Credentials from Password Stores: Credentials from Web Browsers

ID Name
T1555.001 Keychain
T1555.002 Securityd Memory
T1555.003 Credentials from Web Browsers

Adversaries may acquire credentials from web browsers by reading files specific to the target browser.[1] Web browsers commonly save credentials such as website usernames and passwords so that they do not need to be entered manually in the future. Web browsers typically store the credentials in an encrypted format within a credential store; however, methods exist to extract plaintext credentials from web browsers.

For example, on Windows systems, encrypted credentials may be obtained from Google Chrome by reading a database file, AppData\Local\Google\Chrome\User Data\Default\Login Data and executing a SQL query: SELECT action_url, username_value, password_value FROM logins;. The plaintext password can then be obtained by passing the encrypted credentials to the Windows API function CryptUnprotectData, which uses the victim’s cached logon credentials as the decryption key. [2]

Adversaries have executed similar procedures for common web browsers such as FireFox, Safari, Edge, etc. [3][4]

Adversaries may also acquire credentials by searching web browser process memory for patterns that commonly match credentials.[5]

After acquiring credentials from web browsers, adversaries may attempt to recycle the credentials across different systems and/or accounts in order to expand access. This can result in significantly furthering an adversary's objective in cases where credentials gained from web browsers overlap with privileged accounts (e.g. domain administrator).

ID: T1555.003
Sub-technique of:  T1555
Tactic: Credential Access
Platforms: Linux, Windows, macOS
Permissions Required: User
Data Sources: API monitoring, File monitoring, PowerShell logs, Process monitoring
Contributors: Barry Shteiman, Exabeam; RedHuntLabs, @redhuntlabs; Ryan Benson, Exabeam; Sylvain Gil, Exabeam
Version: 1.0
Created: 12 February 2020
Last Modified: 17 February 2020

Procedure Examples

Name Description

APT3 has used tools to dump passwords from browsers.[6]


APT33 has used a variety of publicly available tools like LaZagne to gather credentials.[7][8]


APT37 has used a credential stealer known as ZUMKONG that can harvest usernames and passwords stored in browsers.[9]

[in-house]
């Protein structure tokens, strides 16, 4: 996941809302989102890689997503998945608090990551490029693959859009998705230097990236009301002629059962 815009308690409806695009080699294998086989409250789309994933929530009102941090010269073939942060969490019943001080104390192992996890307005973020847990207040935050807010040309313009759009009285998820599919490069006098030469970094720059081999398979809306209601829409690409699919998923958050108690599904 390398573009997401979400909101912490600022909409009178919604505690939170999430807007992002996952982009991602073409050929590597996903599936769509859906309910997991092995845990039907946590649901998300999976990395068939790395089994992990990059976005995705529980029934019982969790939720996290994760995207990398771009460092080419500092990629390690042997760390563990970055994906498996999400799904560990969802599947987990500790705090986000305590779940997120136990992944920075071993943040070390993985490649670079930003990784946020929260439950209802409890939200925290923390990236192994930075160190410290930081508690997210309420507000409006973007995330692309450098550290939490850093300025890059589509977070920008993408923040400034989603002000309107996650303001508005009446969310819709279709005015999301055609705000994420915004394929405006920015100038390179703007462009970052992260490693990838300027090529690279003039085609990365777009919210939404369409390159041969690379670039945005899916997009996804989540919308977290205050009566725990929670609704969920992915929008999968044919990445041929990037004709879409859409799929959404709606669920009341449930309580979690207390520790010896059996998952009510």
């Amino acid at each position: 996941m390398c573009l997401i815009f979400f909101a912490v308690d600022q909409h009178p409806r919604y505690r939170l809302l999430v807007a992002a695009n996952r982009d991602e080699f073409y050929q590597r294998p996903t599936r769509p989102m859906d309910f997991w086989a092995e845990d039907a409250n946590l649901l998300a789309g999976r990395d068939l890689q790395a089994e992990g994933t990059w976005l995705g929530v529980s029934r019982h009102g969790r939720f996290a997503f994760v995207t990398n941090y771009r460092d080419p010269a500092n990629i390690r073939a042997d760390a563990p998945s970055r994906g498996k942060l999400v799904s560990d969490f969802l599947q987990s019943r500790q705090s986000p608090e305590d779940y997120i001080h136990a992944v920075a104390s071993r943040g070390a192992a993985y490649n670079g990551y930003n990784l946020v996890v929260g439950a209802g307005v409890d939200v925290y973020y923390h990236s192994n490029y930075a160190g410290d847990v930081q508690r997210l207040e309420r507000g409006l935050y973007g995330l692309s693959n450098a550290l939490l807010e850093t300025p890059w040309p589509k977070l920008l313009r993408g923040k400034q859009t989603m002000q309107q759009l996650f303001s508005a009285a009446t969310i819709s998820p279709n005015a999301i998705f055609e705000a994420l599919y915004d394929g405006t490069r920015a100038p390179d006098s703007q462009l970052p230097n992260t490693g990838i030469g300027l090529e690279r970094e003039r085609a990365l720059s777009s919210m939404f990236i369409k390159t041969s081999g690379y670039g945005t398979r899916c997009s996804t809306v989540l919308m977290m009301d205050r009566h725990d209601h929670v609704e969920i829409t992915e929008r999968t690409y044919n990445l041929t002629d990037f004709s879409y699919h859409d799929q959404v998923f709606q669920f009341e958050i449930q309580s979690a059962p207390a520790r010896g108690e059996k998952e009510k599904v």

Azorult can steal credentials from the victim's browser.[10]


Some Backdoor.Oldrea samples contain a publicly available Web browser password recovery tool.[11]


BlackEnergy has used a plug-in to gather credentials from web browsers including FireFox, Google Chrome, and Internet Explorer.[12][13]


Carberp's passw.plug plugin can gather passwords saved in Opera, Internet Explorer, Safari, Firefox, and Chrome.[14]


ChChes steals credentials stored inside Internet Explorer.[15]


CookieMiner can steal saved usernames and passwords in Chrome as well as credit card credentials.[16]


CosmicDuke collects user credentials, including passwords, for various programs including Web browsers.[17]


Crimson contains a module to steal credentials from Web browsers on the victim machine.[18]


Emotet has been observed dropping browser password grabber modules. [19][20]


Empire can use modules that extract passwords from common web browsers such as Firefox and Chrome.[21]


FIN6 has used the Stealer One credential stealer to target web browsers.[22]


H1N1 dumps usernames and passwords from Firefox, Internet Explorer, and Outlook.[23]

Imminent Monitor

Imminent Monitor has a PasswordRecoveryPacket module for recovering browser passwords.[24]


Inception used a browser plugin to steal passwords and sessions from Internet Explorer, Chrome, Opera, Firefox, Torch, and Yandex.[25]


jRAT can capture passwords from common web browsers such as Internet Explorer, Google Chrome, and Firefox.[26]


KeyBoy attempts to collect passwords from browsers.[27]


Kimsuky has used a Google Chrome extension to steal passwords and cookies from their browsers.[28]


KONNI can steal profiles (containing credential information) from Firefox, Chrome, and Opera.[29]


LaZagne can obtain credentials from web browsers such as Google Chrome, Internet Explorer, and Firefox.[30]


Leafminer used several tools for retrieving login and password information, including LaZagne.[31]


Lokibot has demonstrated the ability to steal credentials from multiple applications and data sources including Safari and the Chromium and Mozilla Firefox-based web browsers.[32]